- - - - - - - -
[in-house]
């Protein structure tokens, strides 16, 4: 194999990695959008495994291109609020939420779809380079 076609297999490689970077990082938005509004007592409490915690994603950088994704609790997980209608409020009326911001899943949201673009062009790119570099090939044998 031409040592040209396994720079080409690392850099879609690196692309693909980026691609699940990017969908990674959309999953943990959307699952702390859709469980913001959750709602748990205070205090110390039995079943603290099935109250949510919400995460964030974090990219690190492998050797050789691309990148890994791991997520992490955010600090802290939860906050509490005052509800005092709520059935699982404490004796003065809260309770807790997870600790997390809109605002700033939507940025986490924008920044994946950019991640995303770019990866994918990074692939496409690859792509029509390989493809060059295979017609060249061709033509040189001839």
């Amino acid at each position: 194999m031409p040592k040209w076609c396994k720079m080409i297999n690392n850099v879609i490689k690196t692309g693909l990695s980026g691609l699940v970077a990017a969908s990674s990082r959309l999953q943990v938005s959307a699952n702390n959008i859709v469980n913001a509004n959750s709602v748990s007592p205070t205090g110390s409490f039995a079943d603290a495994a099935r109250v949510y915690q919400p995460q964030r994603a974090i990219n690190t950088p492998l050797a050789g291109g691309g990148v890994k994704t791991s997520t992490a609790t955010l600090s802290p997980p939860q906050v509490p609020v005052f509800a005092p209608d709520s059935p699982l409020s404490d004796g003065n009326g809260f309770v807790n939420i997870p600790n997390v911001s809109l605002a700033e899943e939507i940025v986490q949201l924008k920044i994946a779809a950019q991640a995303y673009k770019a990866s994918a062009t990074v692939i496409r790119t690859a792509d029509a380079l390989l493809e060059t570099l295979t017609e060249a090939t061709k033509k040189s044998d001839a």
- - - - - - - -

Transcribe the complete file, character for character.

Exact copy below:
[in-house]
């Protein structure tokens, strides 16, 4: 194999990695959008495994291109609020939420779809380079 076609297999490689970077990082938005509004007592409490915690994603950088994704609790997980209608409020009326911001899943949201673009062009790119570099090939044998 031409040592040209396994720079080409690392850099879609690196692309693909980026691609699940990017969908990674959309999953943990959307699952702390859709469980913001959750709602748990205070205090110390039995079943603290099935109250949510919400995460964030974090990219690190492998050797050789691309990148890994791991997520992490955010600090802290939860906050509490005052509800005092709520059935699982404490004796003065809260309770807790997870600790997390809109605002700033939507940025986490924008920044994946950019991640995303770019990866994918990074692939496409690859792509029509390989493809060059295979017609060249061709033509040189001839």
């Amino acid at each position: 194999m031409p040592k040209w076609c396994k720079m080409i297999n690392n850099v879609i490689k690196t692309g693909l990695s980026g691609l699940v970077a990017a969908s990674s990082r959309l999953q943990v938005s959307a699952n702390n959008i859709v469980n913001a509004n959750s709602v748990s007592p205070t205090g110390s409490f039995a079943d603290a495994a099935r109250v949510y915690q919400p995460q964030r994603a974090i990219n690190t950088p492998l050797a050789g291109g691309g990148v890994k994704t791991s997520t992490a609790t955010l600090s802290p997980p939860q906050v509490p609020v005052f509800a005092p209608d709520s059935p699982l409020s404490d004796g003065n009326g809260f309770v807790n939420i997870p600790n997390v911001s809109l605002a700033e899943e939507i940025v986490q949201l924008k920044i994946a779809a950019q991640a995303y673009k770019a990866s994918a062009t990074v692939i496409r790119t690859a792509d029509a380079l390989l493809e060059t570099l295979t017609e060249a090939t061709k033509k040189s044998d001839a």